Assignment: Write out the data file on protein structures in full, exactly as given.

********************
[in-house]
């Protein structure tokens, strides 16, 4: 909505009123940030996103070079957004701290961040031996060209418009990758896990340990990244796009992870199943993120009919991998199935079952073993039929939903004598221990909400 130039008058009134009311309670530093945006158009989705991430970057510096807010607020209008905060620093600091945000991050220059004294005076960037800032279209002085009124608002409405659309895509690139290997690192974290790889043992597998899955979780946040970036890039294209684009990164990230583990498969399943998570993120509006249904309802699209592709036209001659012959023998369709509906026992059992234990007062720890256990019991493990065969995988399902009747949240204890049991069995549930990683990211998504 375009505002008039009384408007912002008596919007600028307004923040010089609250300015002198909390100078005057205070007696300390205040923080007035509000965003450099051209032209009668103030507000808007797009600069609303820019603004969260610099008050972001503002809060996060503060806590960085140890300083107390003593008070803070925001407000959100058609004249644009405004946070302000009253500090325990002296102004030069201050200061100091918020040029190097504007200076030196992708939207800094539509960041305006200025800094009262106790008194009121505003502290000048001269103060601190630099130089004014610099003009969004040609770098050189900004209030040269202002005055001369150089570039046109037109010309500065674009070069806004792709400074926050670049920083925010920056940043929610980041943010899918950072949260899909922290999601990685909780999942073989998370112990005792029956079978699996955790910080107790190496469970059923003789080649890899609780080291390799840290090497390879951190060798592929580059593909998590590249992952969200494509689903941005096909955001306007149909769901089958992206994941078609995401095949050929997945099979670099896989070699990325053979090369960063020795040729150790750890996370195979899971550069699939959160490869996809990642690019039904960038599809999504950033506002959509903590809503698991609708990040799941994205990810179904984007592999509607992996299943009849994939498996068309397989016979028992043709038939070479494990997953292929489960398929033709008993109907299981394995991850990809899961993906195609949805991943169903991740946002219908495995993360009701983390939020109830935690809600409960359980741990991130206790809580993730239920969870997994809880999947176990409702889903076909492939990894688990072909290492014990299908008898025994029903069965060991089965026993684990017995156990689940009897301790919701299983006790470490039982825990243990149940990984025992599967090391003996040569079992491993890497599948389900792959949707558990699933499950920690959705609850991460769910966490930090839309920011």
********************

[in-house]
């Protein structure tokens, strides 16, 4: 909505009123940030996103070079957004701290961040031996060209418009990758896990340990990244796009992870199943993120009919991998199935079952073993039929939903004598221990909400 130039008058009134009311309670530093945006158009989705991430970057510096807010607020209008905060620093600091945000991050220059004294005076960037800032279209002085009124608002409405659309895509690139290997690192974290790889043992597998899955979780946040970036890039294209684009990164990230583990498969399943998570993120509006249904309802699209592709036209001659012959023998369709509906026992059992234990007062720890256990019991493990065969995988399902009747949240204890049991069995549930990683990211998504 375009505002008039009384408007912002008596919007600028307004923040010089609250300015002198909390100078005057205070007696300390205040923080007035509000965003450099051209032209009668103030507000808007797009600069609303820019603004969260610099008050972001503002809060996060503060806590960085140890300083107390003593008070803070925001407000959100058609004249644009405004946070302000009253500090325990002296102004030069201050200061100091918020040029190097504007200076030196992708939207800094539509960041305006200025800094009262106790008194009121505003502290000048001269103060601190630099130089004014610099003009969004040609770098050189900004209030040269202002005055001369150089570039046109037109010309500065674009070069806004792709400074926050670049920083925010920056940043929610980041943010899918950072949260899909922290999601990685909780999942073989998370112990005792029956079978699996955790910080107790190496469970059923003789080649890899609780080291390799840290090497390879951190060798592929580059593909998590590249992952969200494509689903941005096909955001306007149909769901089958992206994941078609995401095949050929997945099979670099896989070699990325053979090369960063020795040729150790750890996370195979899971550069699939959160490869996809990642690019039904960038599809999504950033506002959509903590809503698991609708990040799941994205990810179904984007592999509607992996299943009849994939498996068309397989016979028992043709038939070479494990997953292929489960398929033709008993109907299981394995991850990809899961993906195609949805991943169903991740946002219908495995993360009701983390939020109830935690809600409960359980741990991130206790809580993730239920969870997994809880999947176990409702889903076909492939990894688990072909290492014990299908008898025994029903069965060991089965026993684990017995156990689940009897301790919701299983006790470490039982825990243990149940990984025992599967090391003996040569079992491993890497599948389900792959949707558990699933499950920690959705609850991460769910966490930090839309920011």